p. 164

"When I was young I realized that I had no desire for living in the material world. ...

p. 165

I have been starved seventy-two times. ... For six years, in rain or shine, I carried people across a river. Eventually I came to the attention of the emperor because I prayed to the Lords of Heaven to relieve a drought in a small province."

pp. 165-166 problem concerning the changeling heir to the throne : a test is proposed

p. 165

"The empress replied, "... I just don’t understand how my baby could have changed from a

p. 166

girl to a boy." Pai-yu:n said, "...Ch>iu Ch>ang-ch>un ... must have commanded an evil spirit to steal the soul of your girl and exchange it for a boy. ..." The empress ... said, "... If I were to tell ... that the son ... is the work of an evil force, I am afraid that I would be charged with treason.""


According to the history, during the T>an dynasty, in the emperor’s presence the Taoist official C^an Kuo-lao had imbibed a potent drug, and therewith slumbering "lay there for half an hour. ... But then he rose ... . ... The T>ang emperor finally believed that Chang Kuo-lao was an immortal."


pp. 167-172 – 28.

pp. 167-168 bathing in 24 tubs; opening the Gate of Heaven {brahma-randhra}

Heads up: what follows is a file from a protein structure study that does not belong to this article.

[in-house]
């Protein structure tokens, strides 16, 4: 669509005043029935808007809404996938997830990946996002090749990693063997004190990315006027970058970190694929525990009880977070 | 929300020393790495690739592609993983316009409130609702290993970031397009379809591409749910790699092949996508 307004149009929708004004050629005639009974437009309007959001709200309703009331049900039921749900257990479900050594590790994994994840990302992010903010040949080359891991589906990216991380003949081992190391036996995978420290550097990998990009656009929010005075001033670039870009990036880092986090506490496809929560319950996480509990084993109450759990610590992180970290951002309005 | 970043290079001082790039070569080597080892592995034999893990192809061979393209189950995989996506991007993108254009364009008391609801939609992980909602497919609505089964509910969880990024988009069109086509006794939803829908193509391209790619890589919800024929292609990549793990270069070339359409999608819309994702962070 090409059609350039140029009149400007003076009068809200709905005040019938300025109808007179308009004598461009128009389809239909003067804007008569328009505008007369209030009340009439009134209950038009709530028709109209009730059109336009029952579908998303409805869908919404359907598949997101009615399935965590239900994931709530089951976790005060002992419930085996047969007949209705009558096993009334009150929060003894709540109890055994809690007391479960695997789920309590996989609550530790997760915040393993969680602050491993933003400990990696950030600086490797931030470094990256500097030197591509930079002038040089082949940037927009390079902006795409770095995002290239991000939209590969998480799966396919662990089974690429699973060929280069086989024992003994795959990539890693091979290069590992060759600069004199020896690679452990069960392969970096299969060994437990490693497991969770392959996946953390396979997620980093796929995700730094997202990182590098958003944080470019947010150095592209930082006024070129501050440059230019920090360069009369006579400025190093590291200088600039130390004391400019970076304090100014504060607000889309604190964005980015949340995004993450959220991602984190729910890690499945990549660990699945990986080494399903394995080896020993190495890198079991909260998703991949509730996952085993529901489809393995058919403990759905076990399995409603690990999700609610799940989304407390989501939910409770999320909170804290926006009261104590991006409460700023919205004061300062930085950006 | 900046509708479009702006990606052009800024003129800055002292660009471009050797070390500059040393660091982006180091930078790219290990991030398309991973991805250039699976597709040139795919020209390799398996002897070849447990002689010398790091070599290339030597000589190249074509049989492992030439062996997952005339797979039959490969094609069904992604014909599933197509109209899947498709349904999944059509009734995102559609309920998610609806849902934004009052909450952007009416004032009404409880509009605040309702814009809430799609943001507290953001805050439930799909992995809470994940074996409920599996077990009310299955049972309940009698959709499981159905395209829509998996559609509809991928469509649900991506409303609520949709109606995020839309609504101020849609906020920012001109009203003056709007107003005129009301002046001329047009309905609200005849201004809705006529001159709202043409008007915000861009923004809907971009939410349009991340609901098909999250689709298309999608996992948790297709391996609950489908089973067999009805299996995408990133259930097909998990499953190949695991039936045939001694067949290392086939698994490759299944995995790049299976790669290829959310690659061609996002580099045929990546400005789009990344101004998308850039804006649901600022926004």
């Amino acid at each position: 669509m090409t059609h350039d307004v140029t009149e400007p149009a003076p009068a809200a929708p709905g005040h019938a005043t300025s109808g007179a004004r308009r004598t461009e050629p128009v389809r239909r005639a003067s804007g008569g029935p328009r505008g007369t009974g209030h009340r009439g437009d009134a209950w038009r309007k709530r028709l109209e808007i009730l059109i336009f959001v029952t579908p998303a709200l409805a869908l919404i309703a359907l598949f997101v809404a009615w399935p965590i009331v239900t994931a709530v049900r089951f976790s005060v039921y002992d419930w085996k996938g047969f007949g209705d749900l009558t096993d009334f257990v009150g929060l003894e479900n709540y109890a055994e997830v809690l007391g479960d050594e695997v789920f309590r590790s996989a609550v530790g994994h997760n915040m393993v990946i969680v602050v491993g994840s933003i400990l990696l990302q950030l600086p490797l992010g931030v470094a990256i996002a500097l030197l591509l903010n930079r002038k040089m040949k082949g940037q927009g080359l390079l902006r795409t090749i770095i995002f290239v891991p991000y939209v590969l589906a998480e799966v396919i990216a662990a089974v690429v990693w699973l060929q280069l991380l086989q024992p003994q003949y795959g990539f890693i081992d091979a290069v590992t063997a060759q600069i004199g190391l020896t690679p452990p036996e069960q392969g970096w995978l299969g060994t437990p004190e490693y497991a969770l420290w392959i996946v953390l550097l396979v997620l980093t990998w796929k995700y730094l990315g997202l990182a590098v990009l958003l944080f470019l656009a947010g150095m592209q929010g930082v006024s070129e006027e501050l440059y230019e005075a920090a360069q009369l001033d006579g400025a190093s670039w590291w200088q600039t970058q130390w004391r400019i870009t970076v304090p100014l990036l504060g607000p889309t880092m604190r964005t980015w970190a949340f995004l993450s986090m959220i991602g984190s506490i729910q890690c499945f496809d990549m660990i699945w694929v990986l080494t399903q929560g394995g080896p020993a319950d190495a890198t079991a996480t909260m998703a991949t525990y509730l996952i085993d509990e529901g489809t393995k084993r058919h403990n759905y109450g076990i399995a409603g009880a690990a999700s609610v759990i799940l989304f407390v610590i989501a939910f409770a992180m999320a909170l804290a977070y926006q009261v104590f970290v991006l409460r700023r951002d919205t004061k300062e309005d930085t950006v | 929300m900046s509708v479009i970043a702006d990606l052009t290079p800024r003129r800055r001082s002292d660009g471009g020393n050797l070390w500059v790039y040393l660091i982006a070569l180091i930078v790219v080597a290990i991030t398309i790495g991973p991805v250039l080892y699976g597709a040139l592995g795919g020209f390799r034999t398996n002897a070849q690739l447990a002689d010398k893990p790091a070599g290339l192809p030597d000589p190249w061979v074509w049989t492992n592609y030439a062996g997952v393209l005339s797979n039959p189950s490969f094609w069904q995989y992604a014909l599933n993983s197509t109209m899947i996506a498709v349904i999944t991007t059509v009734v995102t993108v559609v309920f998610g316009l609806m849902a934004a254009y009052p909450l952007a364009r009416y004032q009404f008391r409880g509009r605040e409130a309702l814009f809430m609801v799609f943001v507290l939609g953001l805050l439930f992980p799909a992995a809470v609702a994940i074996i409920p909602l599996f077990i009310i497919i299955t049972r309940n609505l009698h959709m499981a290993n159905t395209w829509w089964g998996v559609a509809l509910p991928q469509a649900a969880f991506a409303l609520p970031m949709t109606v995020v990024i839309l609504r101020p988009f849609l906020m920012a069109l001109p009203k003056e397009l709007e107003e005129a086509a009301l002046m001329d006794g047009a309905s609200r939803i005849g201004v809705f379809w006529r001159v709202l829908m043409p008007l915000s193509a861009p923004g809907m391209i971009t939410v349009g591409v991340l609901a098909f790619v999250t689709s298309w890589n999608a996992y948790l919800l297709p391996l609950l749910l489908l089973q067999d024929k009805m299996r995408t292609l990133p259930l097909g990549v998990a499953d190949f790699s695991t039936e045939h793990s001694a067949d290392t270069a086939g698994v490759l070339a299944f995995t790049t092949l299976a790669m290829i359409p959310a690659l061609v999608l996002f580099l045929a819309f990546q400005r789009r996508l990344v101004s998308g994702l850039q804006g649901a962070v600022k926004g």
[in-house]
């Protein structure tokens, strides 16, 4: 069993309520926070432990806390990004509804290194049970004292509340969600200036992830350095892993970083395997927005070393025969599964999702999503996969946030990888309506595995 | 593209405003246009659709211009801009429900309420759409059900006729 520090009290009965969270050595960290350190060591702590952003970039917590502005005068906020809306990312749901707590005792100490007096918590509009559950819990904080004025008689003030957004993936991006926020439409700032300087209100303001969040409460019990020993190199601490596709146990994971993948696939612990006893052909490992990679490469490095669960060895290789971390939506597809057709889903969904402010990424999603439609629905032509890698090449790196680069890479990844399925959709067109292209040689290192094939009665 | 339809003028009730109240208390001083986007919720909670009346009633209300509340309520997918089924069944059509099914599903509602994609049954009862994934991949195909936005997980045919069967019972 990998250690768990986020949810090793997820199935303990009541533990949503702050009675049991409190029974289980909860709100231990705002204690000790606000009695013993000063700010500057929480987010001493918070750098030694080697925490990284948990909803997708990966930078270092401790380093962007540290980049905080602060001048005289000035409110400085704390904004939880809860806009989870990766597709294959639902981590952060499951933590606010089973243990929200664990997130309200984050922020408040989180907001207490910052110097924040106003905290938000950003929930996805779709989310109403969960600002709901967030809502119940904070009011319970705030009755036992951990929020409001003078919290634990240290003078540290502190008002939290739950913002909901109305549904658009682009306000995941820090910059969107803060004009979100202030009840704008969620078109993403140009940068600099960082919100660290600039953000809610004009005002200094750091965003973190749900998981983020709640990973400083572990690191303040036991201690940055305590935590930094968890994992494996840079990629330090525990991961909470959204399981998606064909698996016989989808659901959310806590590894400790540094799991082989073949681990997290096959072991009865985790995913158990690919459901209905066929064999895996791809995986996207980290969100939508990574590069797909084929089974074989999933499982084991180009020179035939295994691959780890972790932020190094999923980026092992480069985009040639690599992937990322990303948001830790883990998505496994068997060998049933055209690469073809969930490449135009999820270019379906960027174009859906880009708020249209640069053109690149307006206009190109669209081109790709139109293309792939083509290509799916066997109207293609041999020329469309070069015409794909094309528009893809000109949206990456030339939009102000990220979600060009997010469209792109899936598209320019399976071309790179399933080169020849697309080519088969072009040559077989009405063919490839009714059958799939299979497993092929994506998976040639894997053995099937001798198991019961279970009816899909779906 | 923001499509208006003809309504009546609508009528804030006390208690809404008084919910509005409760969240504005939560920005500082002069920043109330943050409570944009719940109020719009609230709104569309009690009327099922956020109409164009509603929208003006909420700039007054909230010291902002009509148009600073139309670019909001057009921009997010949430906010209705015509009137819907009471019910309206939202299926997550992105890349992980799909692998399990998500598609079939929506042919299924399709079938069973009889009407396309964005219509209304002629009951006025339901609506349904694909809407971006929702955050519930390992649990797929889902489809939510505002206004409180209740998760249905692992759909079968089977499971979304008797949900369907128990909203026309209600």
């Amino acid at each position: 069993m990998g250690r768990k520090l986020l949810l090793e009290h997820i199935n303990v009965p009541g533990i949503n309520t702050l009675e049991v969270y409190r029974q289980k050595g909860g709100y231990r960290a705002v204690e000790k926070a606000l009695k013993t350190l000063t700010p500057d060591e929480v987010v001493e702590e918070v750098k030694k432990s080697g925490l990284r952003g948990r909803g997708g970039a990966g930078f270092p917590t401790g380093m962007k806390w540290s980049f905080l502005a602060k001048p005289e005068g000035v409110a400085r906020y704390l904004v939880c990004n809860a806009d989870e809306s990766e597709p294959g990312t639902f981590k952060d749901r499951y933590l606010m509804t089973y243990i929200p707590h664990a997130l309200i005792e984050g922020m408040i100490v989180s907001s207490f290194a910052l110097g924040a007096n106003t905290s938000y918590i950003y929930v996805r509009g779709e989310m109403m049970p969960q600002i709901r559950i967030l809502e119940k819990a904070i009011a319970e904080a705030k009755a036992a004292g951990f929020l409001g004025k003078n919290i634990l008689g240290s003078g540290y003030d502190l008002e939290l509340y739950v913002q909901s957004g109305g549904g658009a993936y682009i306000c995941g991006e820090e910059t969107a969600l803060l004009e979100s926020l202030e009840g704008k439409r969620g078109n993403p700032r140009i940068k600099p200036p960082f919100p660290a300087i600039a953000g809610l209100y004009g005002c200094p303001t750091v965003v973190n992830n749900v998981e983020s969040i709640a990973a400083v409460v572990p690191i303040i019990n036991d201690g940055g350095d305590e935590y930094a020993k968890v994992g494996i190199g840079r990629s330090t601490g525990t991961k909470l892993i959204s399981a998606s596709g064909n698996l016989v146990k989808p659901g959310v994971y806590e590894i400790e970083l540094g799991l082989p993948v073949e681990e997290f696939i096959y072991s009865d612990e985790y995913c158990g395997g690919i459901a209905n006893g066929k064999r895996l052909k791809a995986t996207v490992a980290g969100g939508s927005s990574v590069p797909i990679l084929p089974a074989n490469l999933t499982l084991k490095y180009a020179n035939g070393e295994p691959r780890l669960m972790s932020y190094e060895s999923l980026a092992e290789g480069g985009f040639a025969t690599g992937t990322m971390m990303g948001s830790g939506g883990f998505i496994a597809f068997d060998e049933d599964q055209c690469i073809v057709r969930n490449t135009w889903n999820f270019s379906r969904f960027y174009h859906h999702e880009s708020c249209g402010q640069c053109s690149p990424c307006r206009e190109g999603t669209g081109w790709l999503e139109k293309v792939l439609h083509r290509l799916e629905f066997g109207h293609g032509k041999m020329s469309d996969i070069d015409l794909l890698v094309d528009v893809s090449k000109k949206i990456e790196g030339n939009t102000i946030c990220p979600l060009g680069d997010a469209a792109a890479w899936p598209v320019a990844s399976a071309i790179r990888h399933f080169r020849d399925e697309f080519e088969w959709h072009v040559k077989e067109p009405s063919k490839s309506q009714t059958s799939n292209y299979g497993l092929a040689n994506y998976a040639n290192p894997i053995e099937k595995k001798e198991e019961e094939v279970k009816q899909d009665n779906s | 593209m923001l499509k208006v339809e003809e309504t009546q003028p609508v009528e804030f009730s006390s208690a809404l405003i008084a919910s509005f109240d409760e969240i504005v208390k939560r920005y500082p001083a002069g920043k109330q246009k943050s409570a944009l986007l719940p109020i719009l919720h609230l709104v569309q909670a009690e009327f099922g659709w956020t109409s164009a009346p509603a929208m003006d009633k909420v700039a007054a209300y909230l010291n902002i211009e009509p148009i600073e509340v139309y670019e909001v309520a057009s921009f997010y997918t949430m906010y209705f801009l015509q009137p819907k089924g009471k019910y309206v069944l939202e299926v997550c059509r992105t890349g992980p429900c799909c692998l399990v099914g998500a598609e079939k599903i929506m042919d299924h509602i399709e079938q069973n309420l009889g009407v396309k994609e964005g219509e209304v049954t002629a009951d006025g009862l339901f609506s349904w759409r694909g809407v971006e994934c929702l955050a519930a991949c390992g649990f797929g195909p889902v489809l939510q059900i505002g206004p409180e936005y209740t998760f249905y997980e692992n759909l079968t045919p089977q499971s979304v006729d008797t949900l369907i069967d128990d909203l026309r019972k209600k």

p. 167

C^>iu C^>ang-c^>un "instructed his disciples to fill twenty-four tubs with cold water. ... Ch>iu Ch>ang-ch>un ... immediately jumped into the first tub of cold water. When the water became hot, he got out and jumped into the next tub. When Ch>iu Ch>ang-ch>un got into the twenty-fourth tub, he found that the water came up only to his chest." {[Similarly, in Irish legend,] Cu` Chulainn’s bodily "heat ... was so great that he had sometimes to be plunged into a series of vats of cold water to restore him to a normal state" (M&SPE, p. 84).} Therefore, the magical heat "that remained in the upper part of his body could not be neutralized. It rose to the top of his head and burned off some of his hair, leaving a bald spot on the top of his head." {This may be a legendary account of the origin of monkish tonsure.}

p. 168

Describing the experience whereto the bathing in 24 tubs full of water was the response, C^>iu C^>ang-c^>un declared : "Last night the empress presented me with the wine of immortality. It was so strong that the Gate of Heaven on top of my head was opened, enabling my spirit to ascend to the Palace of the Immortals."

M&SPE = Hilda Roderick Ellis Davidson : Myths and Symbols in Pagan Europe. Manchester University Pr, 1988. http://books.google.com/books?id=XSnDAAAAIAAJ&pg=PA84&lpg=PA84&dq=

p. 168 miraculous flattening of a piece of gold

"An attendant brought Ch>iu Ch>ang-ch>un a gold bar. Ch>iu Ch>ang-ch>un took the gold bar and gently blew at it. When the fires of his internal energy fanned the gold, the bar became soft as mud. {So, is the Taoist term ‘mud-ball’ (/ni-wan/), signifying ‘brain’, actually an allusion to al-chemic gold?} Ch>iu Ch>ang-ch>un took the softened gold, fashioned it into a headband, and tied it around his head. It is said that from then on Taoist monks have worn yellow headbands on festive occasions."

pp. 170-172 West Wind Monastery

p. 170

A C^>an monk said : "I propose that we build a Buddhist monastery behind White Cloud Monastery. Our Monastery will be named West Wind Monastery. As the saying goes, ‘The west wind blows away the white clouds,’ I predict that once our